Non-Profit Generating Revenue Through Facebook & Twitter

The non-profit teaching certification program I work for ran a small promotion on Facebook and Twitter last week and we saw some nice results, bringing in over $12,000 in revenue in one day. The promotion also helped us gain new followers, particularly on Facebook, where we’ve gained about 100 new fans since we first announced the promotion about two weeks ago.

Here’s what we did…it’s rather simple and hardly groundbreaking but it worked for us and it could work for others: we gave people something they’d already shown us they wanted and we directed them to our social media channels to get it.

Some specifics
Our program normally costs $975 and whenever we run a promotion giving a discount (i.e. $150 off during January) we see a big response, sometimes with a few hundred people taking advantage of the offer over the course of a month. Normally these promotions are planned out well in advance and have promotional materials, emails and web graphics to go along with them.

For our Facebook/Twitter promotion, we took this successful concept and altered it slightly, giving people one day to save $150 on our program. We called it the One-Day Sale and put a blurb in two of our monthly newsletters, letting people know they could save $150 on our program but the only way to find out when was through Facebook and Twitter. We saw an immediate spike in followers and reactions from people on our Facebook wall. A few days later, we let people know the first One-Day Sale was coming soon, giving them a big hint the day before saying in our status updates “…IT’S TOMORROW…”

Results
We ended up with 15 enrollments (over $12,000 in revenue) through that first One-Day Sale, which is pretty good when you consider that our product is not going to be an impulse buy for people. It costs almost $1,000 to enroll and people will then spend, on average, eight to ten months completing the program. So, we’re never going to see the same results as when someone gives away something like coffee or ice cream on Facebook or offers a discount on a product that is much less expensive than ours and appeals to a wider audience. Our program is also only accepted for public schools in nine states to date, so our market is still rather small compared to an organization that sells a product that could be used in all 50 states or the rest of the world.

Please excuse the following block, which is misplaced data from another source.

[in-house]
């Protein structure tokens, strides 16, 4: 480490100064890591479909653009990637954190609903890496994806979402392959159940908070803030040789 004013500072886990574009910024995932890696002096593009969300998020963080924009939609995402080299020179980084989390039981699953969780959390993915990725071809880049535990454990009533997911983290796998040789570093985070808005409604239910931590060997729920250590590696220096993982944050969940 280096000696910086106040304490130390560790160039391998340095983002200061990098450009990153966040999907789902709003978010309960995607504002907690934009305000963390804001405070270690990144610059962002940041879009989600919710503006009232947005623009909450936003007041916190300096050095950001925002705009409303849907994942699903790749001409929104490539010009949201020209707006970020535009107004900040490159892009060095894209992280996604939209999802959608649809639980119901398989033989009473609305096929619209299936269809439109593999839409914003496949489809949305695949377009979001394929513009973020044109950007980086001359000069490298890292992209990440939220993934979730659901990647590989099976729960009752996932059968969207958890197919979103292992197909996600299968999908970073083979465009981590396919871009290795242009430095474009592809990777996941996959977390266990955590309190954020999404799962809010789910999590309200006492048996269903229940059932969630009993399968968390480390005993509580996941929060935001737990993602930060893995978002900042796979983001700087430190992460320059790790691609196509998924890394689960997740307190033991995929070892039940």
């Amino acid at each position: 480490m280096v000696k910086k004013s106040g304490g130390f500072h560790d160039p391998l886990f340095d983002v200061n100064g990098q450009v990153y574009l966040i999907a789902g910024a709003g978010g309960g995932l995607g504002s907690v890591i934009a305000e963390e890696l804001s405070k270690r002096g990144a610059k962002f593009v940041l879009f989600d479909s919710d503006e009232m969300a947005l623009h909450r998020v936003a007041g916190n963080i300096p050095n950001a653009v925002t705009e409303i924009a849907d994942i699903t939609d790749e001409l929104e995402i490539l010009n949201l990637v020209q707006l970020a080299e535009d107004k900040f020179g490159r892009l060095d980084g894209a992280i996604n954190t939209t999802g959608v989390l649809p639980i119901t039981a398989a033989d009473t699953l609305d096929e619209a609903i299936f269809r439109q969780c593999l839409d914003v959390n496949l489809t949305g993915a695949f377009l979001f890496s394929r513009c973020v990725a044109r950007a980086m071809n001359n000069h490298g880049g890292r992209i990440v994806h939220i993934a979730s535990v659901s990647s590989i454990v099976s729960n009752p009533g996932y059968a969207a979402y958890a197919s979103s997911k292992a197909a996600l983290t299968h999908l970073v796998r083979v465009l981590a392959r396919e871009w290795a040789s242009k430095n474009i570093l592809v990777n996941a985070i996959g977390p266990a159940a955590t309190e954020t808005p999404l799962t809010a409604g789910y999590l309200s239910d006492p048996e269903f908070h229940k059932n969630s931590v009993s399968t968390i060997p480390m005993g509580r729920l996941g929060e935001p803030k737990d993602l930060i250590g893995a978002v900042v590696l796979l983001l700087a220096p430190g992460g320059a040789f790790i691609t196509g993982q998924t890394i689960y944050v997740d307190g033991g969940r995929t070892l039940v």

Apart from the financial results, there’s also the increase in followers, which means we have more people to get any of our messages out to, not just the One-Day Sale announcements. And, because they know we’ll hold these spontaneous One-Day Sales, some people are more likely to keep an eye on our Facebook page or our Twitter account, during which time they might come across one of our videos, decide to make a donation or read an interesting story about us and share it with others.

A few other upsides to the promo…
The cost for us to hold a One-Day Sale through our social media channels is basically nothing—it’s really just about the time. We also don’t need to plan these out in advance because nothing needs to be printed, no emails need to be scheduled and nothing needs to be done to our website. We can turn around and hold one of these on very short notice. Another nice thing, we already have people wondering when the next one will be. Just yesterday, someone posted to our Facebook wall asking if we’re planning another one soon.

Add to FacebookAdd to DiggAdd to Del.icio.usAdd to StumbleuponAdd to RedditAdd to BlinklistAdd to TwitterAdd to TechnoratiAdd to Yahoo BuzzAdd to Newsvine

Advertisements

One thought on “Non-Profit Generating Revenue Through Facebook & Twitter

  1. Pingback: Non-Profit Generating Revenue Through Facebook & Twitter « Mike Holden’s blog | Social Media Fundraisers

Leave a Reply

Fill in your details below or click an icon to log in:

WordPress.com Logo

You are commenting using your WordPress.com account. Log Out / Change )

Twitter picture

You are commenting using your Twitter account. Log Out / Change )

Facebook photo

You are commenting using your Facebook account. Log Out / Change )

Google+ photo

You are commenting using your Google+ account. Log Out / Change )

Connecting to %s